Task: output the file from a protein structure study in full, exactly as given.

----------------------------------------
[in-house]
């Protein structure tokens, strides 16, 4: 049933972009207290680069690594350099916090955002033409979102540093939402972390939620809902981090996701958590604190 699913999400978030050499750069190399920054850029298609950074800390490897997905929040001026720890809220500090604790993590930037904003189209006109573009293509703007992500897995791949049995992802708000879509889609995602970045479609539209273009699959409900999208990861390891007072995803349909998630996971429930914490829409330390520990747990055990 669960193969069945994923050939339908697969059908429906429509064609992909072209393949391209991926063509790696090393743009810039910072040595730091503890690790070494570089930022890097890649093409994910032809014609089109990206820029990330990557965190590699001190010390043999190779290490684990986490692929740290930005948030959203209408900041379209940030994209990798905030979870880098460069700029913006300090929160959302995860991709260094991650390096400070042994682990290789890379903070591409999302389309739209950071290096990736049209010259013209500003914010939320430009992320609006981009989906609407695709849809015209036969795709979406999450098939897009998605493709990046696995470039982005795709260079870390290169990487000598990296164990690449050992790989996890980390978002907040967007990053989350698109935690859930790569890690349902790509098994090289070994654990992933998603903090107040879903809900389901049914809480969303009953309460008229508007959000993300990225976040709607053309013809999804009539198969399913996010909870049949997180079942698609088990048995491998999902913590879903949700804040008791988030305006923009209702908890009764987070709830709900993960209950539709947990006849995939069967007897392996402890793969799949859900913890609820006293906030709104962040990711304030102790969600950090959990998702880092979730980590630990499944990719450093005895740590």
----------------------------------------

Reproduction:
[in-house]
């Protein structure tokens, strides 16, 4: 049933972009207290680069690594350099916090955002033409979102540093939402972390939620809902981090996701958590604190 699913999400978030050499750069190399920054850029298609950074800390490897997905929040001026720890809220500090604790993590930037904003189209006109573009293509703007992500897995791949049995992802708000879509889609995602970045479609539209273009699959409900999208990861390891007072995803349909998630996971429930914490829409330390520990747990055990 669960193969069945994923050939339908697969059908429906429509064609992909072209393949391209991926063509790696090393743009810039910072040595730091503890690790070494570089930022890097890649093409994910032809014609089109990206820029990330990557965190590699001190010390043999190779290490684990986490692929740290930005948030959203209408900041379209940030994209990798905030979870880098460069700029913006300090929160959302995860991709260094991650390096400070042994682990290789890379903070591409999302389309739209950071290096990736049209010259013209500003914010939320430009992320609006981009989906609407695709849809015209036969795709979406999450098939897009998605493709990046696995470039982005795709260079870390290169990487000598990296164990690449050992790989996890980390978002907040967007990053989350698109935690859930790569890690349902790509098994090289070994654990992933998603903090107040879903809900389901049914809480969303009953309460008229508007959000993300990225976040709607053309013809999804009539198969399913996010909870049949997180079942698609088990048995491998999902913590879903949700804040008791988030305006923009209702908890009764987070709830709900993960209950539709947990006849995939069967007897392996402890793969799949859900913890609820006293906030709104962040990711304030102790969600950090959990998702880092979730980590630990499944990719450093005895740590």